Salazar listens to local Roan concerns |

Salazar listens to local Roan concerns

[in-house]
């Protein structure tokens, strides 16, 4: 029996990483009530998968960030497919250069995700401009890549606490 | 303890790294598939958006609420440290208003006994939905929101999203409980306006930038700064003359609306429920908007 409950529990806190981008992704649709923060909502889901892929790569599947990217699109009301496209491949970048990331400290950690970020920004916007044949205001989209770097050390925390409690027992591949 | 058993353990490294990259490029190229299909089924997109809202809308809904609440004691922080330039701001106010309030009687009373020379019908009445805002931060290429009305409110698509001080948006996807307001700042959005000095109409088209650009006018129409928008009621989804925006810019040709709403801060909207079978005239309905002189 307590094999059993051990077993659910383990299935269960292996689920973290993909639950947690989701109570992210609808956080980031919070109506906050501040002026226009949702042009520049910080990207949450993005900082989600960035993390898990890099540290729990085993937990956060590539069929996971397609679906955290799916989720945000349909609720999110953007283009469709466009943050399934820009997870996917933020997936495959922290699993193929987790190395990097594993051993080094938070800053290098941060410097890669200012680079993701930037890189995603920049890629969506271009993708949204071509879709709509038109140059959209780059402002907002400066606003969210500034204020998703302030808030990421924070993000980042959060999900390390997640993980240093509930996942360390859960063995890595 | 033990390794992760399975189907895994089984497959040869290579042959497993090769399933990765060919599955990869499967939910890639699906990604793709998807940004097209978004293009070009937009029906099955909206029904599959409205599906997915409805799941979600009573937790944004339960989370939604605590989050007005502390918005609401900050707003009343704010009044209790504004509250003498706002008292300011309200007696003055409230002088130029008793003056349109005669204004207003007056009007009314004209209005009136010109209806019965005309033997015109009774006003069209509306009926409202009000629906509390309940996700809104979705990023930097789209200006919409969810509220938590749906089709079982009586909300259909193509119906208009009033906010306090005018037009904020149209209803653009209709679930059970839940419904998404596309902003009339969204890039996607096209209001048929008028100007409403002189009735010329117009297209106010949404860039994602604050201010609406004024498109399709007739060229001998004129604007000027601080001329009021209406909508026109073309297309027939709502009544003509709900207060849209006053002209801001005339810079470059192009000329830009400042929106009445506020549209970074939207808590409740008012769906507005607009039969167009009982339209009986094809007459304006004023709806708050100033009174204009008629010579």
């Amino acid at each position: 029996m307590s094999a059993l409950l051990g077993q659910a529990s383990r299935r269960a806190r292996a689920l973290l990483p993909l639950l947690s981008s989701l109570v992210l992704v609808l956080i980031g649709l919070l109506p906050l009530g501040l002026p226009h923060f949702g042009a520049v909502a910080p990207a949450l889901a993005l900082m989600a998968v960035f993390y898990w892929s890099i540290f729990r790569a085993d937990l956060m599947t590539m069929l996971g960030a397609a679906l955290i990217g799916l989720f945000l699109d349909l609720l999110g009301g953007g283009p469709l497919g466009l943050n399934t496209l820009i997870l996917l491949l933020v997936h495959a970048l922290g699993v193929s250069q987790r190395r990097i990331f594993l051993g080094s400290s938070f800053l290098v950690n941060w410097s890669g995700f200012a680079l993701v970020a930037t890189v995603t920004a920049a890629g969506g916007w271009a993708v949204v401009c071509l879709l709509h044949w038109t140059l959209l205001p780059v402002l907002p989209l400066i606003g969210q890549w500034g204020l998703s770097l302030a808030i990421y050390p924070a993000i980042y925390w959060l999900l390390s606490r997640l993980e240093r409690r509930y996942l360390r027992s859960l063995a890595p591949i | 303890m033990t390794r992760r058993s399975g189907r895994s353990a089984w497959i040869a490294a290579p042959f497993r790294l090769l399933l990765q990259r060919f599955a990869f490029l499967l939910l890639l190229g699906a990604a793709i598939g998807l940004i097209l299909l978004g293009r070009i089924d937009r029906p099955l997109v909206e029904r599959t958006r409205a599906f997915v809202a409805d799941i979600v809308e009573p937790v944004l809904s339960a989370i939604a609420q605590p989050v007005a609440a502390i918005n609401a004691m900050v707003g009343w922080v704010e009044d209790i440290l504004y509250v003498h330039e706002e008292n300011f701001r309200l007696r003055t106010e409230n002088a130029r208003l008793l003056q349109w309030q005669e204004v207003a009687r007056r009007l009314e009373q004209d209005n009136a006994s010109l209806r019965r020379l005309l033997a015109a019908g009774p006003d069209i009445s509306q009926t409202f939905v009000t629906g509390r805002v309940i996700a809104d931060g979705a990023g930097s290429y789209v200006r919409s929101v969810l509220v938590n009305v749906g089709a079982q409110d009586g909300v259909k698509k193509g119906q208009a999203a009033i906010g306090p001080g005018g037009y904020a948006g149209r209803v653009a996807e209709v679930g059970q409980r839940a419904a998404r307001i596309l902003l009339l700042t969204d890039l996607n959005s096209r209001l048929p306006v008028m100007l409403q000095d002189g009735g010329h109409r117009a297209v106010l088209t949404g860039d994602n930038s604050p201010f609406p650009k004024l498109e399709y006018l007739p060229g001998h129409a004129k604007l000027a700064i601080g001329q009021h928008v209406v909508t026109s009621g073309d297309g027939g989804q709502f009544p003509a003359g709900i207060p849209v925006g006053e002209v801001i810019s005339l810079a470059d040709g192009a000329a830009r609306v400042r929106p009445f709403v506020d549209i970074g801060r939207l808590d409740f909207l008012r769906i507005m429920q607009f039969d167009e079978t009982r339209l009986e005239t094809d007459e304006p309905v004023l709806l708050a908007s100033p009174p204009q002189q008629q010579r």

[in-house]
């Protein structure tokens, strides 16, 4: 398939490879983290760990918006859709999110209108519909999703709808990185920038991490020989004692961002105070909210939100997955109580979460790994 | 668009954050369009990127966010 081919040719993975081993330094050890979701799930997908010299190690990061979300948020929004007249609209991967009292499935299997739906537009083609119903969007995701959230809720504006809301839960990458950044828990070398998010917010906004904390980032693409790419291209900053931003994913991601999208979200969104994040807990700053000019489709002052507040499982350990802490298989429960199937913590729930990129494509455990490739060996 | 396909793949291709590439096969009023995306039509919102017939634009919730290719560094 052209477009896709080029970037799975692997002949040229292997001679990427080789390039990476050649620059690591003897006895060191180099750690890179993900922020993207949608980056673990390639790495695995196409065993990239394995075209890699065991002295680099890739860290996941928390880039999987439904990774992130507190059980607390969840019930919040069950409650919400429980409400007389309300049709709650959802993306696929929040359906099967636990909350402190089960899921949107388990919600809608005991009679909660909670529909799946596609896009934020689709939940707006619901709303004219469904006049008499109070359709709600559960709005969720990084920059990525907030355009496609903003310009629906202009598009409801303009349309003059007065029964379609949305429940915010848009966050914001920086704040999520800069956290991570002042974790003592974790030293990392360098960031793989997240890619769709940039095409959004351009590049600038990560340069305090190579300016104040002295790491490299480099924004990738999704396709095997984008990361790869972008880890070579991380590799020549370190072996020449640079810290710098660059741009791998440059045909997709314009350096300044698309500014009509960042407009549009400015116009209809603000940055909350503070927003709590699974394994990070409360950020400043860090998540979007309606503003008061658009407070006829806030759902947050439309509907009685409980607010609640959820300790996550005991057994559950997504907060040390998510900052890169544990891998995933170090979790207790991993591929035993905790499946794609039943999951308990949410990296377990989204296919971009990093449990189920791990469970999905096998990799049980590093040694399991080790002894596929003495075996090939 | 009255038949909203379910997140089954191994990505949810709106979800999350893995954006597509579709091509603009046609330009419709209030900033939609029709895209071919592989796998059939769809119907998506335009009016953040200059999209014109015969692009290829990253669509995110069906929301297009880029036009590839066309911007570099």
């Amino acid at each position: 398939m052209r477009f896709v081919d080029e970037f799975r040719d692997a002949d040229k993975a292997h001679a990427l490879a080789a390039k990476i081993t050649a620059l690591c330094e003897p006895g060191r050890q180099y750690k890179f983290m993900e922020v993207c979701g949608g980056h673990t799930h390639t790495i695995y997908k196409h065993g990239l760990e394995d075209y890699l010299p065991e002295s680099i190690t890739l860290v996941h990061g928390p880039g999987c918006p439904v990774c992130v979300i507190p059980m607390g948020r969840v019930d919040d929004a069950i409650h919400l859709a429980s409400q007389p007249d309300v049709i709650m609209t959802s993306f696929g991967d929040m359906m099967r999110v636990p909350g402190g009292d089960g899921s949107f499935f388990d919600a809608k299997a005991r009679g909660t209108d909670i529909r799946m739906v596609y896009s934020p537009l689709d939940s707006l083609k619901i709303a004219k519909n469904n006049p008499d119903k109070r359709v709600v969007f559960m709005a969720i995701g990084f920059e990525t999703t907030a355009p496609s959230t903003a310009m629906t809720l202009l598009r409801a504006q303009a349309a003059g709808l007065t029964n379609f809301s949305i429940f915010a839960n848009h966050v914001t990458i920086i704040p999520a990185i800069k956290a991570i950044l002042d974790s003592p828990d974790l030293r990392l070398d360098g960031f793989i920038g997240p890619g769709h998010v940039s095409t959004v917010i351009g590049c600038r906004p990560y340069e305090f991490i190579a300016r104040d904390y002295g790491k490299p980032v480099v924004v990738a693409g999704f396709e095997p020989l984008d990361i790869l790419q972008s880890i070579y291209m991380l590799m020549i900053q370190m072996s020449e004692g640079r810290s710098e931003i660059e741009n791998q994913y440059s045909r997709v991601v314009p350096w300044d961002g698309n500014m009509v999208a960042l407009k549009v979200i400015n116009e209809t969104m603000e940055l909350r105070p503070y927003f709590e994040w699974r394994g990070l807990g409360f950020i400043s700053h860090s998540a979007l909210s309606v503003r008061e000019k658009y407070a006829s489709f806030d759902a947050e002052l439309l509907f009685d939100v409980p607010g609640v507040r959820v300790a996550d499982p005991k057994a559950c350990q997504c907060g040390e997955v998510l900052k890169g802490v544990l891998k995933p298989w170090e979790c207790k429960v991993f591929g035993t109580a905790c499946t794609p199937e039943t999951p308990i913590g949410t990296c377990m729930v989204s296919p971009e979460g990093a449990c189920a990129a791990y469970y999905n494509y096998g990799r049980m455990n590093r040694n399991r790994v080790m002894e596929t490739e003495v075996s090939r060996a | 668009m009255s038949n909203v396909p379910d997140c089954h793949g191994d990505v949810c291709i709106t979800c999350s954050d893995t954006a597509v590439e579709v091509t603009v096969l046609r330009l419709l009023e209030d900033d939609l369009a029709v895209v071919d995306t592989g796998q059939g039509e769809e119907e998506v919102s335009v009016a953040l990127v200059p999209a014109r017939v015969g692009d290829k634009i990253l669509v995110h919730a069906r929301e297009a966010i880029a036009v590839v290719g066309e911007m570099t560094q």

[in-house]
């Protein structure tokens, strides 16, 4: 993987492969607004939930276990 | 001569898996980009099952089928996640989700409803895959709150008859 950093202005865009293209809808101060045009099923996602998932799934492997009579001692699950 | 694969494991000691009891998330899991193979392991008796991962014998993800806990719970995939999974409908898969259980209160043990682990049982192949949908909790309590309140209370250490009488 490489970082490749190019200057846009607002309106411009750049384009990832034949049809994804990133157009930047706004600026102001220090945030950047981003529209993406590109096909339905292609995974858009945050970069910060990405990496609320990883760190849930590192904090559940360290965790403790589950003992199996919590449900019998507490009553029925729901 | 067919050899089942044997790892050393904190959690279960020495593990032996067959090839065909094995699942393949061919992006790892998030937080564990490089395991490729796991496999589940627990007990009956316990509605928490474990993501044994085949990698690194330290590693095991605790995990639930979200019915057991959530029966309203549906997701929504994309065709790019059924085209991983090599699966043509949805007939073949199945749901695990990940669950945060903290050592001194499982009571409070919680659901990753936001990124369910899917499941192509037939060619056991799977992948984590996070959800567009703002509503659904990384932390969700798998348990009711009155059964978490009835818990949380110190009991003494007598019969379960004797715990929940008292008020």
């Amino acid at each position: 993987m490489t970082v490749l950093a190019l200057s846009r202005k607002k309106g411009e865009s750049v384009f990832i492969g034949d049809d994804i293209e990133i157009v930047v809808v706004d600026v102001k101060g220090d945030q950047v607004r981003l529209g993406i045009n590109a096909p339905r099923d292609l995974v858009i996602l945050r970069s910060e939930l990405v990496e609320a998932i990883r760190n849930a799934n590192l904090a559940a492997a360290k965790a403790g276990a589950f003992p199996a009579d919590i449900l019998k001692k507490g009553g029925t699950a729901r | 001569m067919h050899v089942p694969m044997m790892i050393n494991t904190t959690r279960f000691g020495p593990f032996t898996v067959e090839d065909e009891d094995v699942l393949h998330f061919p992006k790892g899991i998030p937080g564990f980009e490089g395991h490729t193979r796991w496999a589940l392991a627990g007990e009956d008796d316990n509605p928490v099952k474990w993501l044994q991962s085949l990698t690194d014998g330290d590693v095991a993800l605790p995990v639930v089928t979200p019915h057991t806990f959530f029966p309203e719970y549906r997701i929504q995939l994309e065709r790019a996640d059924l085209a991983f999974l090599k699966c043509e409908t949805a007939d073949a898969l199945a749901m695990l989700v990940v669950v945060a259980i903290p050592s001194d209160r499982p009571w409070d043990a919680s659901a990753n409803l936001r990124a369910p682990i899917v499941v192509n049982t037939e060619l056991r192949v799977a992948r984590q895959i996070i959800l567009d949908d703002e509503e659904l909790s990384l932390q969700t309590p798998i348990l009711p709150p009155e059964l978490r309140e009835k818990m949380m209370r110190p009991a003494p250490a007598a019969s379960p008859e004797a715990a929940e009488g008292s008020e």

Western Colorado’s congressman offered a largely sympathetic ear Friday to area government representatives seeking to protect the Roan Plateau from natural-gas drilling.Representatives of several local governments, along with two Pitkin county commissioners, met with U.S. Rep. John Salazar at Glenwood Springs City Hall. The plateau’s fate was a top topic of concern for many of them, and the talks also led to some larger-scale discussions about the nation’s energy policy.Several local governments have called for no drilling on top of the plateau, and several elected officials who met with Salazar Friday reiterated their desire to see the area protected.”It’s really near and dear to the people of Garfield County,” said Glenwood Springs City Council member Dan Richardson.The Bureau of Land Management has issued a draft plan for managing the plateau. Its preferred draft alternative would allow for gas drilling on top after a threshold level of gas development occurs at the base of the plateau. A public comment period on the plan ends April 11. Salazar earlier had helped persuade the BLM to extend a previous comment deadline.Salazar voiced support for protecting the plateau top from drilling during his run for office last fall and just after his election. But he hasn’t taken a formal position on the issue since the draft plan was released, and he offered little in terms of specifics Friday regarding how he would like to see the area northwest of Rifle managed. However, he said it’s important to listen to local communities’ desires in planning for the plateau’s management.”I stand strong behind the community and the community’s wishes. That’s who elected me; that’s who I have to support,” he said.He hopes industry also can be involved in reaching a mutually acceptable compromise regarding the plateau.Salazar said Shell recently asked him to keep an open mind about the plateau’s management, something he said he’s willing to do. Salazar said he wants to look at the issue “in a common-sense way.”But he added, “I’m not trying to destroy the Roan Plateau. To me it’s a beautiful area.”He said Shell indicated it is willing to give up oil-shale leases on the plateau top in exchange for others in northwest Colorado.Environmentalists and some local governments say a ban on drilling on top of the plateau over the plan’s 20-year life would allow more environmentally friendly means of extracting gas to be developed.Judi Hayward, a Parachute town trustee, said new support for that argument recently came from Williams Production. It announced it plans to use a new type of drilling rig that allows for as many as 22 wells to be drilled from one well pad, far more than had been the case.”The longer we can push out going up on that top, the less disturbance, because if they can do 22 gas wells now off of one pad, in five years what are they going to be able to do?” she said.Salazar said the United States also has to consider its dependence on other countries for oil, and its need for more energy efficiency and more domestic energy, including from renewable sources. He noted that his brother, U.S. Sen. Ken Salazar, D-Colo., has proposed increasing funding for renewable energy.Dorothea Farris, a Pitkin County commissioner, said the nation also needs to rethink policies that offer much larger tax breaks for buying sport utility vehicles than for buying hybrids.Silt trustee Dave Moore touched off a brief debate with Farris when he suggested gas development is a greater threat to western Colorado than to Alaska’s Arctic National Wildlife Refuge, which recently was opened up to drilling.”I think it’s more important to protect the people of western Colorado than the caribou in Alaska,” he said.Farris said of ANWR, “It’s not just a few caribou. It’s the soul of the United States.”Salazar said in an interview later Friday that he would like to take a closer look at a citizen plan for the Roan Plateau that was initiated by environmental organizations.”I think if we can bring the environmental community together and the local community together we might have a plan there,” he said. “I’m just here to mediate or help any way I can.” “Whatever decision is made, it has got to come from the local community.”Contact Dennis Webb: 945-8515, ext.

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